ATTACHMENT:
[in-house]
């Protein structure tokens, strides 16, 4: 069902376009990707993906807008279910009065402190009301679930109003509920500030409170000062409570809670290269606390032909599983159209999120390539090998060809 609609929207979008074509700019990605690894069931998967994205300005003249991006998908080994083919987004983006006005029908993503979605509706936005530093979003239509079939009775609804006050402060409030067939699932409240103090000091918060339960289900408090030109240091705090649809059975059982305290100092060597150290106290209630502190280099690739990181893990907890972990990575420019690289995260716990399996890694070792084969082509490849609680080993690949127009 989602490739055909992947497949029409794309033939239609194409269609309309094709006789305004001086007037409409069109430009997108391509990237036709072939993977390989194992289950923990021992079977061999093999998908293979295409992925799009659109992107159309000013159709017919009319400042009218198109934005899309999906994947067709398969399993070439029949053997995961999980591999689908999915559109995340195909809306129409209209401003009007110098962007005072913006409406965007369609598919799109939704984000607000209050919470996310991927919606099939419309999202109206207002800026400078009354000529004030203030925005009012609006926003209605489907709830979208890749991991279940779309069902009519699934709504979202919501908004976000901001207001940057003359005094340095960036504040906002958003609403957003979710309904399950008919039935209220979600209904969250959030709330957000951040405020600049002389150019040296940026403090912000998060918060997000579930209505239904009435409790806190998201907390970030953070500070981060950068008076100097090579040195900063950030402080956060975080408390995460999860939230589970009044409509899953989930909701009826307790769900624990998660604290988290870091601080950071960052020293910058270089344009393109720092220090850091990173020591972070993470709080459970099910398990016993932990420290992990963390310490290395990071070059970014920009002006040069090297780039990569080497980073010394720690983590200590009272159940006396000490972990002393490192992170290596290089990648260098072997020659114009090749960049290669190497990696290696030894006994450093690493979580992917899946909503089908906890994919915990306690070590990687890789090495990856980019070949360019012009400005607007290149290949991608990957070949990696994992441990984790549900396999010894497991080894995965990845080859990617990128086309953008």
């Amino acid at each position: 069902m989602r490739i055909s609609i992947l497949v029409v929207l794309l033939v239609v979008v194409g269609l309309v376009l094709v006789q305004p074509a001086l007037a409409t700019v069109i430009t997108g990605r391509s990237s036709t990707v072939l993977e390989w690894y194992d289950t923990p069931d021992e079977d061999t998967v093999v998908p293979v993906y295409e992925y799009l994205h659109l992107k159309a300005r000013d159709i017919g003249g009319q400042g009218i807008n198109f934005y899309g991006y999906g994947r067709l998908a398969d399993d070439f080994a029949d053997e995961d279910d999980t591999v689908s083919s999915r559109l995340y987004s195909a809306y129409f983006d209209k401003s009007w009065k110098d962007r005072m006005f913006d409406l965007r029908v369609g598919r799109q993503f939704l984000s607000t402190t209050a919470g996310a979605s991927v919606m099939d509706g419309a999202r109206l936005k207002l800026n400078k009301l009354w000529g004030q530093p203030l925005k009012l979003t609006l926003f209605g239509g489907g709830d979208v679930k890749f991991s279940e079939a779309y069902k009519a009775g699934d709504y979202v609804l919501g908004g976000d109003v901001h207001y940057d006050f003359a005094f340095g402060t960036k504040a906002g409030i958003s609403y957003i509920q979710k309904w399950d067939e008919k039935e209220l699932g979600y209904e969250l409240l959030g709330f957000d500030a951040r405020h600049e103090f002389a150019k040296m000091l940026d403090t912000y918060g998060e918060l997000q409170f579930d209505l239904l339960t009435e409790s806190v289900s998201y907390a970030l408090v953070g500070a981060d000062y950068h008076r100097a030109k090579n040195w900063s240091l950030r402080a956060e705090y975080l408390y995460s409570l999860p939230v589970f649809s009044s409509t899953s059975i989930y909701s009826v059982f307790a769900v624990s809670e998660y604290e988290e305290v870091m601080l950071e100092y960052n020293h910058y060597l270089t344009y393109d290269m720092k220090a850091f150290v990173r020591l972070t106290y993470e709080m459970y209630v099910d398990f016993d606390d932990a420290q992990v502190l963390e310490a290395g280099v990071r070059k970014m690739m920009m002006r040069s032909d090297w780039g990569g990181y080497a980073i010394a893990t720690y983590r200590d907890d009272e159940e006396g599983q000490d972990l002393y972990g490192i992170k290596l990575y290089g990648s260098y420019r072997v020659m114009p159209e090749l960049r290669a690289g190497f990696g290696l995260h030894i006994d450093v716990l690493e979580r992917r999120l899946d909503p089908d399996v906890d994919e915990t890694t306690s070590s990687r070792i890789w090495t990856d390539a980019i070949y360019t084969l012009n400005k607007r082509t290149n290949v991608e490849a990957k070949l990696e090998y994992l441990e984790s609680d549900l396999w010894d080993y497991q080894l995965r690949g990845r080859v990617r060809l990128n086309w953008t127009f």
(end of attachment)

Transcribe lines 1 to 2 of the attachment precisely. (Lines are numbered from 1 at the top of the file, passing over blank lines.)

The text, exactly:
[in-house]
């Protein structure tokens, strides 16, 4: 069902376009990707993906807008279910009065402190009301679930109003509920500030409170000062409570809670290269606390032909599983159209999120390539090998060809 609609929207979008074509700019990605690894069931998967994205300005003249991006998908080994083919987004983006006005029908993503979605509706936005530093979003239509079939009775609804006050402060409030067939699932409240103090000091918060339960289900408090030109240091705090649809059975059982305290100092060597150290106290209630502190280099690739990181893990907890972990990575420019690289995260716990399996890694070792084969082509490849609680080993690949127009 989602490739055909992947497949029409794309033939239609194409269609309309094709006789305004001086007037409409069109430009997108391509990237036709072939993977390989194992289950923990021992079977061999093999998908293979295409992925799009659109992107159309000013159709017919009319400042009218198109934005899309999906994947067709398969399993070439029949053997995961999980591999689908999915559109995340195909809306129409209209401003009007110098962007005072913006409406965007369609598919799109939704984000607000209050919470996310991927919606099939419309999202109206207002800026400078009354000529004030203030925005009012609006926003209605489907709830979208890749991991279940779309069902009519699934709504979202919501908004976000901001207001940057003359005094340095960036504040906002958003609403957003979710309904399950008919039935209220979600209904969250959030709330957000951040405020600049002389150019040296940026403090912000998060918060997000579930209505239904009435409790806190998201907390970030953070500070981060950068008076100097090579040195900063950030402080956060975080408390995460999860939230589970009044409509899953989930909701009826307790769900624990998660604290988290870091601080950071960052020293910058270089344009393109720092220090850091990173020591972070993470709080459970099910398990016993932990420290992990963390310490290395990071070059970014920009002006040069090297780039990569080497980073010394720690983590200590009272159940006396000490972990002393490192992170290596290089990648260098072997020659114009090749960049290669190497990696290696030894006994450093690493979580992917899946909503089908906890994919915990306690070590990687890789090495990856980019070949360019012009400005607007290149290949991608990957070949990696994992441990984790549900396999010894497991080894995965990845080859990617990128086309953008």